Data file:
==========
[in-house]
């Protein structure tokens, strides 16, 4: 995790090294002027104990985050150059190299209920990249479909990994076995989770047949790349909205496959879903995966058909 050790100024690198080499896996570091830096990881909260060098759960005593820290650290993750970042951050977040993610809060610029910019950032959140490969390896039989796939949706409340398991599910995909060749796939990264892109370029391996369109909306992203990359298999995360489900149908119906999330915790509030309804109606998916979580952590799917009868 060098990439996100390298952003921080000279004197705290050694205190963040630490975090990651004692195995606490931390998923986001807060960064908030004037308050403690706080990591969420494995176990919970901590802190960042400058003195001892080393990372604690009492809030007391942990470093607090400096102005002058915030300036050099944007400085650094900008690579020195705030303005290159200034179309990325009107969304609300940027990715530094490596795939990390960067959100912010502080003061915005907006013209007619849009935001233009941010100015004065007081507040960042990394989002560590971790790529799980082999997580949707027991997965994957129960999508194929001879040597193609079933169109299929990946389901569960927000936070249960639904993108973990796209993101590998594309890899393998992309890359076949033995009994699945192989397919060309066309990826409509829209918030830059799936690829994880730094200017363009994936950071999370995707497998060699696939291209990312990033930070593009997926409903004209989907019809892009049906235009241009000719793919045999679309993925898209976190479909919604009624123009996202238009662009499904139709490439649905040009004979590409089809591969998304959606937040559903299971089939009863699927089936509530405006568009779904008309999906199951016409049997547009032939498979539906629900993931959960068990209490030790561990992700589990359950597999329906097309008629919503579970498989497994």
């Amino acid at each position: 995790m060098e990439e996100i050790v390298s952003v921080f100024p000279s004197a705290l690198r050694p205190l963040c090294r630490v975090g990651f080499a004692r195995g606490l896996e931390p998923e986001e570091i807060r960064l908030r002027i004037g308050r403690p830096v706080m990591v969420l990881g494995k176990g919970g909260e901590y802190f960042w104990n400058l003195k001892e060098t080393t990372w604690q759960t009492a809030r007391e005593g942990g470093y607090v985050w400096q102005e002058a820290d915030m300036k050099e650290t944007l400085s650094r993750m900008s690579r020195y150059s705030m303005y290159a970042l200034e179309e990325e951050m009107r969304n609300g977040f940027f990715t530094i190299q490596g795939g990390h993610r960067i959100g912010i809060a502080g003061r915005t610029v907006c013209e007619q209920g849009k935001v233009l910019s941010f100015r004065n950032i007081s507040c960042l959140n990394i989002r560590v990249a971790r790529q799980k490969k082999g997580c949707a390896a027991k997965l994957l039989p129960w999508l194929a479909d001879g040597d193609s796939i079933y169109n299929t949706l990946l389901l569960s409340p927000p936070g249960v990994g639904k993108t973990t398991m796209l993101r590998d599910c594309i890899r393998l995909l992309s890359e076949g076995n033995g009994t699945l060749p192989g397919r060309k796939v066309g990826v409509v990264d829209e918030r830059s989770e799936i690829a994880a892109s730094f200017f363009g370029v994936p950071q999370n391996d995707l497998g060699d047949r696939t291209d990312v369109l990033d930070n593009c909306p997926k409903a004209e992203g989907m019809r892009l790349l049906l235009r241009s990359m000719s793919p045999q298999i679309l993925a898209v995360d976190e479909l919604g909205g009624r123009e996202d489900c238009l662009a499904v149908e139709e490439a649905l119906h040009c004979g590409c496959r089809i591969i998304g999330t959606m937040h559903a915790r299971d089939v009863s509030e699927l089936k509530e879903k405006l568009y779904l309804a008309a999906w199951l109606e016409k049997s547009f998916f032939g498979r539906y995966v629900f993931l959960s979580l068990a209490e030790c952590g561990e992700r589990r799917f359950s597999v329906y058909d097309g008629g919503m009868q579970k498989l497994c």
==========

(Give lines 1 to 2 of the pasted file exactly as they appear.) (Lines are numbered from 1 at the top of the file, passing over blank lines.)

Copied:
[in-house]
């Protein structure tokens, strides 16, 4: 995790090294002027104990985050150059190299209920990249479909990994076995989770047949790349909205496959879903995966058909 050790100024690198080499896996570091830096990881909260060098759960005593820290650290993750970042951050977040993610809060610029910019950032959140490969390896039989796939949706409340398991599910995909060749796939990264892109370029391996369109909306992203990359298999995360489900149908119906999330915790509030309804109606998916979580952590799917009868 060098990439996100390298952003921080000279004197705290050694205190963040630490975090990651004692195995606490931390998923986001807060960064908030004037308050403690706080990591969420494995176990919970901590802190960042400058003195001892080393990372604690009492809030007391942990470093607090400096102005002058915030300036050099944007400085650094900008690579020195705030303005290159200034179309990325009107969304609300940027990715530094490596795939990390960067959100912010502080003061915005907006013209007619849009935001233009941010100015004065007081507040960042990394989002560590971790790529799980082999997580949707027991997965994957129960999508194929001879040597193609079933169109299929990946389901569960927000936070249960639904993108973990796209993101590998594309890899393998992309890359076949033995009994699945192989397919060309066309990826409509829209918030830059799936690829994880730094200017363009994936950071999370995707497998060699696939291209990312990033930070593009997926409903004209989907019809892009049906235009241009000719793919045999679309993925898209976190479909919604009624123009996202238009662009499904139709490439649905040009004979590409089809591969998304959606937040559903299971089939009863699927089936509530405006568009779904008309999906199951016409049997547009032939498979539906629900993931959960068990209490030790561990992700589990359950597999329906097309008629919503579970498989497994």